Should My Vet Test My Dog And Cat For Allergies?

Should My Vet Test My Dog And Cat For Allergies?

Ron Hines DVM PhD



NexGard®, Bravecto®, Simparica®?

Atopica® My Cat?

  Atopica® My Dog? 

 Redonyl Ultra?

Skin allergies and itching (canine atopy) are the second most common reason pet owners bring their dogs to veterinarians (ear infections are the 1st). It’s the 7th most common complaint from cat clients. And if you consider that ear infections and hot spots are often due to underlying allergies, allergic problems are the number one reason dog’s come to visit me. 

I live with my  allergic dog, Maxx, whom I love dearly. So I am on both the giving and the receiving end of my own advice. When you are dealing with allergic pets, you have a limited number of options: You can treat your pet with soothing lotions and shampoos, you can give them medications that suppress their immune system (corticosteroids, Atopica® , Apoquel® or Cytopoint® ) or you can attempt to have the things your pet is allergic to identified and see if periodic allergy shots and/or avoidance might help them (hyposensitization=desensitization injections). Veterinarians like myself will send you home with other things – antibiotics, fatty acid supplements, antihistamines, tranquilizers, special diets, etc. All of those products can be helpful but are time consuming and give less than spectacular results.

Most dog and cat owners know about the potent side effects of long term use of powerful drugs like steroids and Atopica® (cyclosporin) – so allergy testing, desensitization or avoidance can be quite appealing. It is certainly a procedure with little or no downside – other than the expense and time. 


Skin Tests To Find Out What My Dog Or Cat Is Allergic To

Human and veterinary dermatologists still rely on skin testing, a time-honored procedure in which a small amounts of the things (allergens) that dogs and cats commonly become allergic to are injected or scratched into the deeper layers of your pet’s skin. It is an exacting, expensive and time-consuming procedure. Results can also “straddle the fence” and be quite difficult to interpret. We call this an in vivo test because it duplicates (as best we can) the things that happen in allergic dogs and cats when they inhale or come in contact with an offending allergen. All the resources and defenses that your pet’s immune system would use to destroy the particular antigen(s) (= degranulation) come into play. In that process, redness and swelling at the injection sites represent a positive test result. Most dermatology experts believe that skin test panels such as I just described are the only accurate method of detecting allergies with any confidence ( the closest thing we have to a “gold standard”).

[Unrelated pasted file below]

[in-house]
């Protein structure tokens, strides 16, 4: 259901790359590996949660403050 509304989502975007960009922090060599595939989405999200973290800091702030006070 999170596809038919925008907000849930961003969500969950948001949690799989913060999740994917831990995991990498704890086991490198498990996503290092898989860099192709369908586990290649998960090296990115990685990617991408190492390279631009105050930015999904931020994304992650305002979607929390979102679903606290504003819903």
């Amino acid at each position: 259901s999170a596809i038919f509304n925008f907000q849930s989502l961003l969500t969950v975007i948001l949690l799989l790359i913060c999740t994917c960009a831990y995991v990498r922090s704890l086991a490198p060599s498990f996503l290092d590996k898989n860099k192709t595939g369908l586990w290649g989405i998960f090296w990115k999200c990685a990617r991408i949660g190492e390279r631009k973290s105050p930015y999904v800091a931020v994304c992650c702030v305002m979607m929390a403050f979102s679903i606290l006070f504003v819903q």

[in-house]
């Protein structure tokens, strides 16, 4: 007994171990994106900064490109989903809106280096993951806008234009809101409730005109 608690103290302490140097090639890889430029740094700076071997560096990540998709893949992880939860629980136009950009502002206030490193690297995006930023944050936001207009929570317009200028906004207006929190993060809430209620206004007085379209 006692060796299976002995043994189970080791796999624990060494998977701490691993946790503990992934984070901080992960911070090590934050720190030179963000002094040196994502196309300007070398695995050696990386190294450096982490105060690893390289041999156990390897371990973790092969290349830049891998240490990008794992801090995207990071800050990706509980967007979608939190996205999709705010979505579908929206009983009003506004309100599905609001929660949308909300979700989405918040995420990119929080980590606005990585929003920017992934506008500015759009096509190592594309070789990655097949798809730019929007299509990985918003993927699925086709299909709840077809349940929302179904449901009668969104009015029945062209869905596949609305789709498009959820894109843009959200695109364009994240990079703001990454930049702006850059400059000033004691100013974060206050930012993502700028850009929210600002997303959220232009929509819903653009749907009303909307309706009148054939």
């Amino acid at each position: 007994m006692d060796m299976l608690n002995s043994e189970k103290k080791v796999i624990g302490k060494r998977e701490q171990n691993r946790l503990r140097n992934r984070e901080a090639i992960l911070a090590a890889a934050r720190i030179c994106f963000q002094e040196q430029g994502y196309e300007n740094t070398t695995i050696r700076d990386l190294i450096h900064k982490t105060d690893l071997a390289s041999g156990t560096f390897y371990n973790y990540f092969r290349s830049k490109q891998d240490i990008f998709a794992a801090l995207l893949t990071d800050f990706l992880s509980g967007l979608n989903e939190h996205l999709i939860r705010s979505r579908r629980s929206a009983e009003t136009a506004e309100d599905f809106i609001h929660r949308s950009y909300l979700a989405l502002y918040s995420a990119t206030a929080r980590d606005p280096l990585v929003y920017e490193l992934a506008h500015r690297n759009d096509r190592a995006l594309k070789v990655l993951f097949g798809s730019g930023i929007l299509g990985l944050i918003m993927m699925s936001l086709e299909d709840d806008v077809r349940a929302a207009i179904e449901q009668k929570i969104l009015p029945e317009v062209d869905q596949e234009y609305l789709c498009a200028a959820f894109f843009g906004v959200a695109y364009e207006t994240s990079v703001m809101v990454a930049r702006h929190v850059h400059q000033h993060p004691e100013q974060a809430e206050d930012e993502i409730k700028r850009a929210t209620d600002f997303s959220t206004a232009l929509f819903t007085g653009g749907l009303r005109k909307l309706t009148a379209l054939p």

Skin tests to determine what your pet might be allergic to are considerably more accurate, on the whole, than blood tests. However, they are not 100% accurate either. To have them performed, you will need to locate a board certified veterinary dermatologist. The test requires only mild sedation. A patch of hair will be shaven from your pets rib cage area and a patchwork of injections will deposit small samples of the most common offending allergens in your area into the pet’s skin. When it is performed, your pet might look like the photo above. Veterinary dermatologists often state that 50-60% of pets are commonly said to benefit from periodic injections of the extracts prepared according to their skin test results. In dogs, as in humans, exposure to inhaled allergies runs in families. No scientific studies on success rates have been run in dogs or cats, but in humans it ran from 38-54% in one study regarding hay fever. (read here)   In a study regarding the effectiveness of desensitization shots in treating allergic asthma, the effectiveness was 0%. (read here)  Others found “marginal benefits”. (read here) Unfortunately, almost all published studies on the effectiveness of desensitization shots or oral desensitization drops in animals and humans are industry-supported or industry-generated.